Help This Peruvian Community's Traditional Medicine Business Flourish

In the Peruvian Amazon, one community chose sustainability over mining—but they need help. Support them and advance conservation and traditional medicine, too.
The Rainforest Alliance
The Native Community of Infierno
1 Team Member

Above: medicine man Honorato Mishaja Shajao.

Contribute to a Community That's Conserving

In Peru’s Madre de Dios region, the Ese’eja people have, through the country’s indigenous peoples law, received legal title to more than 23,000 acres of land. Much of that land, spread across an extraordinarily biodiverse expanse of the Peruvian Amazon, is set aside for conservation purposes; and in the community of Infierno, the Ese’eja pursue their traditional way of life as sustainably as possible.

One of the major sources of revenue for Infierno's 200 families is a community-owned ecotourism business—but it needs your help to become even more sustainable. The community has no way to sustainably dispose of the waste created by visiting ecotourists, but they’ve come up with a smart solution: by using green technology, they can turn that waste into fertilizer and nourish the medicinal plants that have made the community a destination for travelers from around the world.

"Nature means everything to me because I was born surrounded by nature and alive today because of the nature that generates me income," says Federico Duran Torres, a community member who works on ecotourism initiatives.

“The biggest challenge for us is creating community projects that raise funds through tourism, agriculture and other things that are good for the community,” he continues. You can help the Ese’eja overcome that challenge.

Sustaining Natural Medicine

One of the community’s major attractions is the Centro Medicinal Ñape, where visiting ecotourists can learn about and help prepare traditional Ese’eja medicine. The Centro Medicinal Ñape aims to rescue and protect Ese’eja culture, including traditional medicine; and medicine man Honorato Mishaja Shajao and his assistants harvest herbs from the center’s ethnobotanical garden, which has been yielding treatments for patients since 1986.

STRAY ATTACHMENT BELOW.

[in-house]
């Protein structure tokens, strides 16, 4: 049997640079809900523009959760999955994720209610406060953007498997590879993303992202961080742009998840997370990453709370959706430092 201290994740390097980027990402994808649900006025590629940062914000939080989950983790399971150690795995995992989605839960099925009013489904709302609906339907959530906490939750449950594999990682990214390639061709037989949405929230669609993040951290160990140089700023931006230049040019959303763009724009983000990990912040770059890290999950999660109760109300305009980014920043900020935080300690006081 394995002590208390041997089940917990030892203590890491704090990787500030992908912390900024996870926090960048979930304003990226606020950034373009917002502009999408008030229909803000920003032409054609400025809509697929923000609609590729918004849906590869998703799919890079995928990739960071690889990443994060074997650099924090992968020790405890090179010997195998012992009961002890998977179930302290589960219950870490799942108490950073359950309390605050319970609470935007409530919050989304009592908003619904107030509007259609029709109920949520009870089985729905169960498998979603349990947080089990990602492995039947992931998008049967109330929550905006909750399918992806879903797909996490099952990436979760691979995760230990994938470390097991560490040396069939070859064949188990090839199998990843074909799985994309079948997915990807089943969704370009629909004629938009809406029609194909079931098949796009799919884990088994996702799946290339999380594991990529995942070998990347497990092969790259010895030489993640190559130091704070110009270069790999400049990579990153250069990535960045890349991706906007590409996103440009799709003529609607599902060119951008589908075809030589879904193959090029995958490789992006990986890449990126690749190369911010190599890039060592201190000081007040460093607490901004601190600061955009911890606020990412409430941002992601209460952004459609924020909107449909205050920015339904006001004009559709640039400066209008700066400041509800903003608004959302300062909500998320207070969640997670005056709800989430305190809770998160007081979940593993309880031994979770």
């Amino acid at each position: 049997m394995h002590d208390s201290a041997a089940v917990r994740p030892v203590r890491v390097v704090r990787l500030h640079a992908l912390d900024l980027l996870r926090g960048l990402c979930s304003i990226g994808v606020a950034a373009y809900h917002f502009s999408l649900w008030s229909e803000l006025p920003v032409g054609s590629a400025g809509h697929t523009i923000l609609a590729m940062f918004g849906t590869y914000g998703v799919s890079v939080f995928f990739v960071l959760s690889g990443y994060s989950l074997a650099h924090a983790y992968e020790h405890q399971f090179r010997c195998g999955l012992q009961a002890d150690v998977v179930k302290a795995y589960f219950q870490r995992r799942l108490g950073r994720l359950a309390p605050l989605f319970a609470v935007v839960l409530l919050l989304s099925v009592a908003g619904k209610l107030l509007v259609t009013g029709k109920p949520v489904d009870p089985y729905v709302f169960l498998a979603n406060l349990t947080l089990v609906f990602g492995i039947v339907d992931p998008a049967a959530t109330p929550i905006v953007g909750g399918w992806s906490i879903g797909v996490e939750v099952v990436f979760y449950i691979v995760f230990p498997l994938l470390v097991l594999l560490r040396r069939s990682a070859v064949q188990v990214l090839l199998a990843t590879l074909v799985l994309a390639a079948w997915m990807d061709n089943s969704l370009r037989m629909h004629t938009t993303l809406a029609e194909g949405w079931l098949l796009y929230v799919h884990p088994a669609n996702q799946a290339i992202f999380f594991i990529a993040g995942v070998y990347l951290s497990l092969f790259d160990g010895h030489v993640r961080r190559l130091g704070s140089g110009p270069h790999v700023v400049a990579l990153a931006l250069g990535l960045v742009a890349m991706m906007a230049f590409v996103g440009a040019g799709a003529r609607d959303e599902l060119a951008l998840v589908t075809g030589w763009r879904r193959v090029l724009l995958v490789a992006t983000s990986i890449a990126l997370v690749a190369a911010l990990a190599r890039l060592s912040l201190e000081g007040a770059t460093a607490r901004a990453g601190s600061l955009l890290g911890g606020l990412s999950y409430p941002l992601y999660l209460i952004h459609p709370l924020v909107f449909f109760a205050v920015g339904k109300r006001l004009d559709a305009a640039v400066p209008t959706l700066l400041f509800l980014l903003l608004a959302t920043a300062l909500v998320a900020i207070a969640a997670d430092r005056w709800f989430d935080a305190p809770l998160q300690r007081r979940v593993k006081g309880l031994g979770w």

The center’s ecotourism component, in operation since 2001, has provided the community with a much-needed source of income, but as its appeal has grown, its impact on nature has grown as well. “Nature has a lot of value to me,” Honorato says. “We must protect it so that it also protects us.”

To better safeguard Infierno's resources, the Centro Medicinal Ñape plans to purchase and install both improved sanitary systems and biodigesters. By organically breaking down tourist waste, the center can create nutrients that will help its ethnobotanical garden flourish and attract more visitors. By supporting the Centro Medicinal Ñape, you can create a sustainable cycle that turns waste into growth, tourism into more tourism, and ecological problems into environmental solutions.

At the Ese'eja eco-tourism lodge.

About This Project

This project is part of the Initiative for Conservation in the Andean Amazon (ICAA)—a USAID-supported program that is bolstering environmental protection efforts in the Andean region. 

As part of its emphasis on sustainable livelihoods, the Rainforest Alliance is working through ICAA to administer a small grants program supporting hand-picked projects in the Peruvian Amazon that have proposed green ways to create income in their communities. All of these projects are committed to having a positive impact on the forest ecosystems on which they depend, and the Rainforest Alliance will work with the Centro Medicinal Ñape to ensure that the grant funds sustainable livelihoods. 

By supporting Honorato Mishaja Shajao and the rest of the Ese'eja community, you make tourism more sustainable and help an indigenous community continue a long tradition of responsible environmental stewardship. 

"Through eco-tourism, we can use the whole forest without spoiling it," Honorato says, "and earn money so we can preserve and protect the environment."

The Centro Medicinal Ñape.

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This campaign ended on May 5, 2014
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